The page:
Guests of the show include members of the U.S. military, firefighters, police officers, MMA Fighters, elite coaches, even a former child soldier from Sierra Leone. “I didn’t want to stay in the lane of fire service when there are so many people in the world finding solutions to problems,” says Geering. “I’ll feature anyone on planet earth that has a solution to the problem or someone with a powerful story to share. My whole point is to show that first responders are all people, and even though we love our careers, it’s the human element I want to reach out to.”
The impact that the podcast has had on Geering himself has been immense. “I’m a different person than I was three and a half years ago. Every single guest impacts me differently.”
Focusing on areas like mental health, sleep, exercise and nutrition, Geering says it’s incredible to see how even when speaking with five different guests on a similar topic, their professional findings and advice often overlap, sometimes heavily, which shows just how real their solutions are.
A typical day
For Geering, getting this knowledge out into the world has become his passion. With mental health issues continuing to plague the fire service, not to mention physical illnesses like cancer and heart disease, firefighters are facing very real challenges and Geering believes his podcast can provide the answers and the hope they’re looking for.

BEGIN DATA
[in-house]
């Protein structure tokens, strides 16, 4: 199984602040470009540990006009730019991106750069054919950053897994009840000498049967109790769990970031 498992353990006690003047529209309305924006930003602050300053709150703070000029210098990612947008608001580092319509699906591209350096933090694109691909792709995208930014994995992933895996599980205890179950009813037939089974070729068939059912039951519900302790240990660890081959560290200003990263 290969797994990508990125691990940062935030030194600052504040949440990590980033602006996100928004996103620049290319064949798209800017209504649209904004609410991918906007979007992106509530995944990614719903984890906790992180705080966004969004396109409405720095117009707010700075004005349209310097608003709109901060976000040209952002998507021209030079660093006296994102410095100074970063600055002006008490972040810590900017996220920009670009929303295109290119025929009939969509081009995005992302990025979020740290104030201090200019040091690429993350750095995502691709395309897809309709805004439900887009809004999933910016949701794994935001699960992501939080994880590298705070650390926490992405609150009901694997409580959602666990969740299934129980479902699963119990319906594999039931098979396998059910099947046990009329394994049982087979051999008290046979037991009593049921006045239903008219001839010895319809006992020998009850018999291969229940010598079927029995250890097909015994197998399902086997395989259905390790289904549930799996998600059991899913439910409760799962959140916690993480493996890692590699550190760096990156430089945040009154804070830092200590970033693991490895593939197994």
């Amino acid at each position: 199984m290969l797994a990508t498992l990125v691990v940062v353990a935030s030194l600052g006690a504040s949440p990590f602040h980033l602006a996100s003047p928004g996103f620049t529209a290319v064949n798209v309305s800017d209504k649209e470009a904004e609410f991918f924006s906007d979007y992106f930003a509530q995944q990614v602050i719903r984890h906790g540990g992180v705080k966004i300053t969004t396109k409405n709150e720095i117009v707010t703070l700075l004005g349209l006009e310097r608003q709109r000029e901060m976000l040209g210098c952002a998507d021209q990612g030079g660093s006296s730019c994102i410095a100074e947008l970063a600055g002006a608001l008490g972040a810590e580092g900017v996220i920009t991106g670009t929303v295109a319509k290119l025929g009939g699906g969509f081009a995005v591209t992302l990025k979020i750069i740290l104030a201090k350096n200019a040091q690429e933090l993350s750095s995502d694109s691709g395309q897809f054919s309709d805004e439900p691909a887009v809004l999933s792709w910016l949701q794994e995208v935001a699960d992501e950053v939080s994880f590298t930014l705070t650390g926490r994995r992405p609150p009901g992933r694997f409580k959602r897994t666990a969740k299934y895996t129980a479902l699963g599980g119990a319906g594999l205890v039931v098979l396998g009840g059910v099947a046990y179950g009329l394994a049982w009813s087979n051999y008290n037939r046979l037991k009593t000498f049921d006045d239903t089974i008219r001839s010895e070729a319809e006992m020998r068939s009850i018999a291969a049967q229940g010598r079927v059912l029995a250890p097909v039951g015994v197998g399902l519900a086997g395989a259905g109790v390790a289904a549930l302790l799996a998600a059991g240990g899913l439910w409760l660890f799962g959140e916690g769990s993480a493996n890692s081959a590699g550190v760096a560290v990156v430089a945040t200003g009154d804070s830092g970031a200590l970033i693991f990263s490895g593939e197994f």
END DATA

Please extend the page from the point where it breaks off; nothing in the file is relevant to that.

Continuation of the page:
Geering has applied much of what he’s learned from his podcast into his daily life, following some key practices that support his positive mental and physical health. His typical day looks like this:
As soon as he wakes up, he hydrates with water, lemon and salt. Then he reads before taking his 12-year-old son, Tai, to the school bus. Next up is a walk with his dog for some much-needed meditation time, followed by exercising on an empty stomach. Now it’s time to sit down and either continue with the writing of his book (scheduled for release in 2020) or conduct interviews for his podcast. Because sitting for long periods can lead to back pain, Geering also implements foundation training, which helps keep his back in good shape. Combining all of this with clean eating as well as yoga and the odd mindfulness app, Geering has found a strong recipe for health.